Using contemporary illustrations,
Legal Maxims in Islamic Criminal Law delves into the theoretical and practical studies of
al-Qawaid al-Fiqhiyyah in Islamic legal theory. It elucidates the importance of this concept in the application of Islamic law and demonstrates how the concept relates to the objectives of Islamic law (
maqāṣid al-Sharī‘ah), generally. Included in this examination are the following maxims:
al-Umūr bi-Maqāṣidihā ("Matters shall be Judged by their Objectives");
al-Yaqīn lā Yazūl bi-sh-Shakk ("Certainty Cannot be Overruled by Doubt");
al-Mashaqqa Tajlib at-Taysīr ("Hardship begets Facility");
Lā Ḍarar wa-lā Ḍirār ("No Injury or Harm shall be Inflicted or Reciprocated"); and
al-ʿĀda Muḥakkama ("Custom is Authoritative").
This article aims to focus on legal maxims related to financial transactions to explore whether they offer any solutions for Muslims concerned with this dilemma, and to investigate how such legal maxims can be used to shape the way in which Muslims in the West perceive today’s mortgage issues. Some questions raised are the following. When entering a mortgage contract, does a Muslim’s intention change the ruling of the transaction under the pretext of the two maxims al-ʿumūr bi maqāṣidihā (“matters considered according to intention”) and hal al-ʿibrah fī l-ʿuqūd bi l-maqāṣid wa l-maʿanī aw bi l-alfāẓ wa l-mabānī (“in contracts, is effect given to intention and the meaning or expression and form”)? Can one be certain that mortgages are completely ḥarām (unlawful) when considering the maxim al-yaqīn lā yazūl bi l-shakk (“certainty cannot be repelled by doubt”)? What aspects of ḥarām are found in mortgages and can they be marginalized by the maxim al-ḍarūrāt tubīh al-maḥẓūrāt (“necessity makes the unlawful thing lawful”)? If Islam allows bayʿ al-istiṣnāʿ (contract for manufacture) on the basis of ʿurf (custom), can mortgages also be permitted under the maxim al-ʿādah muḥakkamah (“custom is authoritative”)?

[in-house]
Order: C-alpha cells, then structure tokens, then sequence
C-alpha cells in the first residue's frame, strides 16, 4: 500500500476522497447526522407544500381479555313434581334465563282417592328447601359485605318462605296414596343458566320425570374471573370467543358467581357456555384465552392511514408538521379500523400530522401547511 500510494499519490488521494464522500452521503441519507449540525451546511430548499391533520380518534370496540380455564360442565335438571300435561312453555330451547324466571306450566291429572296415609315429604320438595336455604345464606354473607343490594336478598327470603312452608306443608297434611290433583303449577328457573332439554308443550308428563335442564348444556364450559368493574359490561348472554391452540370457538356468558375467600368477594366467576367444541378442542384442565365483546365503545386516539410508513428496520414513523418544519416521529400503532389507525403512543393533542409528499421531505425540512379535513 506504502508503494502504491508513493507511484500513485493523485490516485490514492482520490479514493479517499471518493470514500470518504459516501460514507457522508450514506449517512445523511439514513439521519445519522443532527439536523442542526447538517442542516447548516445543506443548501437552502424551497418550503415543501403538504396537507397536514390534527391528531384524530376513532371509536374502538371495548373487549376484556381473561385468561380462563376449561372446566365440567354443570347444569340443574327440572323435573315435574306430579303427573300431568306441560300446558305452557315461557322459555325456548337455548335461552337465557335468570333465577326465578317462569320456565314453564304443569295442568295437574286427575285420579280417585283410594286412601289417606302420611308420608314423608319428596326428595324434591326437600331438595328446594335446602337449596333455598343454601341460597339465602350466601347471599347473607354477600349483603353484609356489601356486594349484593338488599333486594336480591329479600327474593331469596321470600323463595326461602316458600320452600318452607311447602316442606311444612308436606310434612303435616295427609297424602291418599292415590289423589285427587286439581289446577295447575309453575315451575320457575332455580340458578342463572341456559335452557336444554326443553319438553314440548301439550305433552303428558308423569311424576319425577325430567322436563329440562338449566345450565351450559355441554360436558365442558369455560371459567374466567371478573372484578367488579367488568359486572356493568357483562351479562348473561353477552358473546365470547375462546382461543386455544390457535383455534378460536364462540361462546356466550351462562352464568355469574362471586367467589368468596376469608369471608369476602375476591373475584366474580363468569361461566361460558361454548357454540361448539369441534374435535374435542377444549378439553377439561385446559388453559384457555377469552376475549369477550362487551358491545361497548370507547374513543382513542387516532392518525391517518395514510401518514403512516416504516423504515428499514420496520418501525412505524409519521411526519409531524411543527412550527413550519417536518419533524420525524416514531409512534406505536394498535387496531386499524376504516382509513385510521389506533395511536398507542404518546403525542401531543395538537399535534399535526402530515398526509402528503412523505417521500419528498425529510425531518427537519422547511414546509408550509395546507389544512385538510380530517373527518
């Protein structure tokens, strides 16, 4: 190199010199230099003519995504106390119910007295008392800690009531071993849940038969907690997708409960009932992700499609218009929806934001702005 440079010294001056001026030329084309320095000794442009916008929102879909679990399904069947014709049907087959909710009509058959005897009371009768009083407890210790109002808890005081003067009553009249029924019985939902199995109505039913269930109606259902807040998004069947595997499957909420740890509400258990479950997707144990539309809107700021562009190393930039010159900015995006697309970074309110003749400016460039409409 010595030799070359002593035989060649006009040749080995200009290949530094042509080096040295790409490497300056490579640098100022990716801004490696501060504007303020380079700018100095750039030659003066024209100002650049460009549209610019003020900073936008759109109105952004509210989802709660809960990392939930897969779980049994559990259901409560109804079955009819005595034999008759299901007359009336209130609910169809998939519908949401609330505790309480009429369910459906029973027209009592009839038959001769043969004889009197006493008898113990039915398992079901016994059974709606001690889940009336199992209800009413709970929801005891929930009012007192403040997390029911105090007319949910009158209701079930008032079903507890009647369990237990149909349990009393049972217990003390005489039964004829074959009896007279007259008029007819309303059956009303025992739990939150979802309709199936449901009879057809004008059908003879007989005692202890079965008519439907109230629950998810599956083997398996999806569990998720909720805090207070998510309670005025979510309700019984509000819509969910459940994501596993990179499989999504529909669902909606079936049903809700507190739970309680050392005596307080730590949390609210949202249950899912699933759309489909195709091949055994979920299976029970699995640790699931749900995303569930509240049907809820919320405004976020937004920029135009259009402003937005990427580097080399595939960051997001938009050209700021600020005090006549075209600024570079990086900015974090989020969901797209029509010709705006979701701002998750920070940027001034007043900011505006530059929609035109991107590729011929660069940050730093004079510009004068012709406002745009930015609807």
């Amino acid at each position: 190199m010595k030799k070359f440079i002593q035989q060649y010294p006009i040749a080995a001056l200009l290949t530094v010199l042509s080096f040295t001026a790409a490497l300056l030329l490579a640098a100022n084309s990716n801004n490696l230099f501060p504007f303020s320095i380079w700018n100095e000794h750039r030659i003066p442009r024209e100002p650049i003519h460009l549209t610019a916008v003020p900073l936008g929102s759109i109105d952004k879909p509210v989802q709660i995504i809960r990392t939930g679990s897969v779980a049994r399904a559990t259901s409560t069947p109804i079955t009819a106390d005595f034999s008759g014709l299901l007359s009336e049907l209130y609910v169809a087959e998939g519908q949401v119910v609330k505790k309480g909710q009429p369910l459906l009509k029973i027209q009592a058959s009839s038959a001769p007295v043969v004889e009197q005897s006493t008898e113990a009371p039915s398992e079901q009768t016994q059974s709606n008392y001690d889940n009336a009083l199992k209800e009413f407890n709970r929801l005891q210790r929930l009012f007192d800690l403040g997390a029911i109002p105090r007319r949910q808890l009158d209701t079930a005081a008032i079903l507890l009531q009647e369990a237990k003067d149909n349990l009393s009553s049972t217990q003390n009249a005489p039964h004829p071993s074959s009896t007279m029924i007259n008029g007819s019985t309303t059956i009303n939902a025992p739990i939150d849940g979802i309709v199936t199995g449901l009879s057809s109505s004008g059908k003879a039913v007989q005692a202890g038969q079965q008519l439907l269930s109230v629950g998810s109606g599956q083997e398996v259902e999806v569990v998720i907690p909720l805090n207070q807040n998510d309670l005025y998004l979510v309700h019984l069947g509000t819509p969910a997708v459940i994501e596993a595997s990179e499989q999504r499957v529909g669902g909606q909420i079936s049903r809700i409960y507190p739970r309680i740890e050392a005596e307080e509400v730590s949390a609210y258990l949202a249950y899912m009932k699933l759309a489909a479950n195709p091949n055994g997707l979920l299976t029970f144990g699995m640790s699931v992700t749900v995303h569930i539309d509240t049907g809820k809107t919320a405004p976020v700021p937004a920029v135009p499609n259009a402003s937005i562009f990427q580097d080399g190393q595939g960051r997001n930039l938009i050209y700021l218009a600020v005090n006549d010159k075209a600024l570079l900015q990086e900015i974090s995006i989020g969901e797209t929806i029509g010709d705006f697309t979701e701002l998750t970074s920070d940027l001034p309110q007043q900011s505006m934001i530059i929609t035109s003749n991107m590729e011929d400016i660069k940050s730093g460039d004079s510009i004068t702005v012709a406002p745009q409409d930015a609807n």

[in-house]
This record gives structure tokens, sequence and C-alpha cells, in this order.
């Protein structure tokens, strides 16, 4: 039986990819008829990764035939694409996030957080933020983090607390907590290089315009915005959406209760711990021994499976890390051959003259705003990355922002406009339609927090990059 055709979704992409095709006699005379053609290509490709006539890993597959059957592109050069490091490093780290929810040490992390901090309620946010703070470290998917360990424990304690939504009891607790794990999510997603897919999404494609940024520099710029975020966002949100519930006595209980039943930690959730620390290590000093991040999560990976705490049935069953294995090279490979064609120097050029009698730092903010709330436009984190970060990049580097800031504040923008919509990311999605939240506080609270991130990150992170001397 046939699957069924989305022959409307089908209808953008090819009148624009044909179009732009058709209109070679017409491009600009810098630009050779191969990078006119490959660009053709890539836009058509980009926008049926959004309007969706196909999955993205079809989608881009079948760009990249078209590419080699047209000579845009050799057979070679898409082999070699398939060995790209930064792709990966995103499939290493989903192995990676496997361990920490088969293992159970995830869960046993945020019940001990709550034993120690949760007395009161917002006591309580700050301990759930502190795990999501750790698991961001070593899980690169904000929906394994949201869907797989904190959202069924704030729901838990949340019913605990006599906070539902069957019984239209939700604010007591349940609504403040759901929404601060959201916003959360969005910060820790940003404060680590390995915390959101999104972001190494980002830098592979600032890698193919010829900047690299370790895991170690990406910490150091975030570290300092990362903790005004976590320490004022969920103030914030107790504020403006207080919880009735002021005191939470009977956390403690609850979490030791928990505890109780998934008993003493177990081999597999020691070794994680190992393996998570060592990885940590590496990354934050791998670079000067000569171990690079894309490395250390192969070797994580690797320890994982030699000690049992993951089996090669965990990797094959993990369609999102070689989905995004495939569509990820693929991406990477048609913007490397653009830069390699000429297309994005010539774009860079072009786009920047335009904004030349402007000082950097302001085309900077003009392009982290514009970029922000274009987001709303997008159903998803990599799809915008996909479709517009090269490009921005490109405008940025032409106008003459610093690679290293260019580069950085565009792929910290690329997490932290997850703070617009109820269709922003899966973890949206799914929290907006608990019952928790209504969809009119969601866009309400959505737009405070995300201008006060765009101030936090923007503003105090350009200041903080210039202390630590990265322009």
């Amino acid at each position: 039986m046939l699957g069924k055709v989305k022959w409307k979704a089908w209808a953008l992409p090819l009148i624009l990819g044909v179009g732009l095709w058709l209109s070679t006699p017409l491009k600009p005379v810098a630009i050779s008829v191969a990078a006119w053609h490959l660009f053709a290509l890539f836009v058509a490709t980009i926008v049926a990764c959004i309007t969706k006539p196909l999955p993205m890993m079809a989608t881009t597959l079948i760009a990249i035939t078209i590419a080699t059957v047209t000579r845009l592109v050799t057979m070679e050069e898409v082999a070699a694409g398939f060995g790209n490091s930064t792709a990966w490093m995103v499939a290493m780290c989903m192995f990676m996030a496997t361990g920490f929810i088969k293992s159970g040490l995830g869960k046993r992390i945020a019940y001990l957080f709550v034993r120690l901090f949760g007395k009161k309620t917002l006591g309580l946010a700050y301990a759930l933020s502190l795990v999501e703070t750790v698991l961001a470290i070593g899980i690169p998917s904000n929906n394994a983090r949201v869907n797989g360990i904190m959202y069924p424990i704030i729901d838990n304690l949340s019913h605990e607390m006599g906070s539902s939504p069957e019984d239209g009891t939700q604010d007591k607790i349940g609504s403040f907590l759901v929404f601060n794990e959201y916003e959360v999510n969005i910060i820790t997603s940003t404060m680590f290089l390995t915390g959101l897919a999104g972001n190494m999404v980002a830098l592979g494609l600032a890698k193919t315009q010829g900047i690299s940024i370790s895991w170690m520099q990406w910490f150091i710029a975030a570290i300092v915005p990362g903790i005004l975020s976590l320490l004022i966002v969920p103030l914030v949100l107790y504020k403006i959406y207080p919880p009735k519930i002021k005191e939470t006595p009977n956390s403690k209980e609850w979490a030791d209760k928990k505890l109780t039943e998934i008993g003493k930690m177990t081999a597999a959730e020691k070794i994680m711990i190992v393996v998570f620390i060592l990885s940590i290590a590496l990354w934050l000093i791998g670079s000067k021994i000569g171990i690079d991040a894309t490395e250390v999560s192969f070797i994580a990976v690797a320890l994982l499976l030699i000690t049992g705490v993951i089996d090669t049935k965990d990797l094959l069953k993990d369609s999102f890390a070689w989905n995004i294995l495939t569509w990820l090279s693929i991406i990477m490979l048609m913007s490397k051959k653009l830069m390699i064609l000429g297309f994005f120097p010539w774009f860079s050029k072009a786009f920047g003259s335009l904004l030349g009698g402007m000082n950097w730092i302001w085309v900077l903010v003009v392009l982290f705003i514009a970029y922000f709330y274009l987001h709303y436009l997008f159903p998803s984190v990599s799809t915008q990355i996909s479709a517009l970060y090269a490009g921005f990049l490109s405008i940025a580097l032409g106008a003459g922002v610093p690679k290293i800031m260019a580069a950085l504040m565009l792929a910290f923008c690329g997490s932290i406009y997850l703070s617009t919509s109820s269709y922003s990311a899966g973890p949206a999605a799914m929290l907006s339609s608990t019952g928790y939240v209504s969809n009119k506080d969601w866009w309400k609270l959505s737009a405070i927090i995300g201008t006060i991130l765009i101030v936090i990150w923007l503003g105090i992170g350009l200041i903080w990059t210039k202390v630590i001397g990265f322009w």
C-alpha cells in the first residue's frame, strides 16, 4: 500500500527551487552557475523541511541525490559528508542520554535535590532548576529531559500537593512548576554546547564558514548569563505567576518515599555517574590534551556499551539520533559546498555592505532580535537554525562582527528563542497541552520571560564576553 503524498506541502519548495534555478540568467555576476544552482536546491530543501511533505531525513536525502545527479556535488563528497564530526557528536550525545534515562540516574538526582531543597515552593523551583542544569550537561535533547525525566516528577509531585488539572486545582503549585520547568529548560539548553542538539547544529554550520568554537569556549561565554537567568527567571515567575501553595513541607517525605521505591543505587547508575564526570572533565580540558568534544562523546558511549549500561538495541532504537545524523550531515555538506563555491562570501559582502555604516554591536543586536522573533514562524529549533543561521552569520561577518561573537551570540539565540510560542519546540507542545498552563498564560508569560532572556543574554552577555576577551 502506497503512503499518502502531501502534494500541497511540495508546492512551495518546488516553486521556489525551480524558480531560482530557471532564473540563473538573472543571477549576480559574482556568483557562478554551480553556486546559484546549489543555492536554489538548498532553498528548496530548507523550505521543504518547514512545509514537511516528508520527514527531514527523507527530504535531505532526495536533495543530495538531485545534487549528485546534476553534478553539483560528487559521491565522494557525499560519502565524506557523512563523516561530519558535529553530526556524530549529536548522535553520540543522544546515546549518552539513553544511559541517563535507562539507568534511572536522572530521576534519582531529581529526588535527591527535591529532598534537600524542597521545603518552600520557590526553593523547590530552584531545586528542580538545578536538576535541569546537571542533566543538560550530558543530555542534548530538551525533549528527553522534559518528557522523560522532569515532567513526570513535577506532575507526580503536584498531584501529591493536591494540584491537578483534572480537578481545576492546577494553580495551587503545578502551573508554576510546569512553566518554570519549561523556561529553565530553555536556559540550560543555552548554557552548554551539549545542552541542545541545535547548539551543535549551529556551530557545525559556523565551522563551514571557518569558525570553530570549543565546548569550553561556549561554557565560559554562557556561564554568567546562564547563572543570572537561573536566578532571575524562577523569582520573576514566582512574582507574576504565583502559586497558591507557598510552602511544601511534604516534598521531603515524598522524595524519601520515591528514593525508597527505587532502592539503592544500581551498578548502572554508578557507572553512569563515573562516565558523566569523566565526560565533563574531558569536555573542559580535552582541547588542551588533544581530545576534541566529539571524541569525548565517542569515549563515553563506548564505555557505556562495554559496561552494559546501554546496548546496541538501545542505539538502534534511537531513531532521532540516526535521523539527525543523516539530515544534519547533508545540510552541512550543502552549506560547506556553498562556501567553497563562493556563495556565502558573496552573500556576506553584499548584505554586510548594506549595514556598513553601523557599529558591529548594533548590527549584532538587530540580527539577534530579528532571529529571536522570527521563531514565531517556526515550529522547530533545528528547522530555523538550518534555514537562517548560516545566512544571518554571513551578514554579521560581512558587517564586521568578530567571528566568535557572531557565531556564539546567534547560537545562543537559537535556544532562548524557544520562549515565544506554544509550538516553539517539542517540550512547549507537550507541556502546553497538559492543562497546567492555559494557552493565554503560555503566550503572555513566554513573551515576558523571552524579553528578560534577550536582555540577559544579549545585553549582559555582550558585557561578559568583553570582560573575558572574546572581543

Islamic legal maxims promote the spirit of Islamic law through extrapolation of the texts. The legal maxim of al-ʿādah is one of the five basic legal maxims agreed upon among classical Muslim jurists. Despite the wide acceptability of custom in Islamic legal theory and its authoritativeness in application, one of the controversial issues surrounding the use of custom (al-ʿādah) is whether, by law, rulings can be changed over time when customs have changed. Thus, this article aims to examine the effect of custom in rulings related to ḥudūd and qiṣāṣ (fixed and retaliative punishments) in Islamic law and whether such rulings can be changed over time as custom changes and, if they can be changed, to what extent can such changes be made and to what effect do such changes affect the sanctity of the Qurʾān and Ḥadīth texts.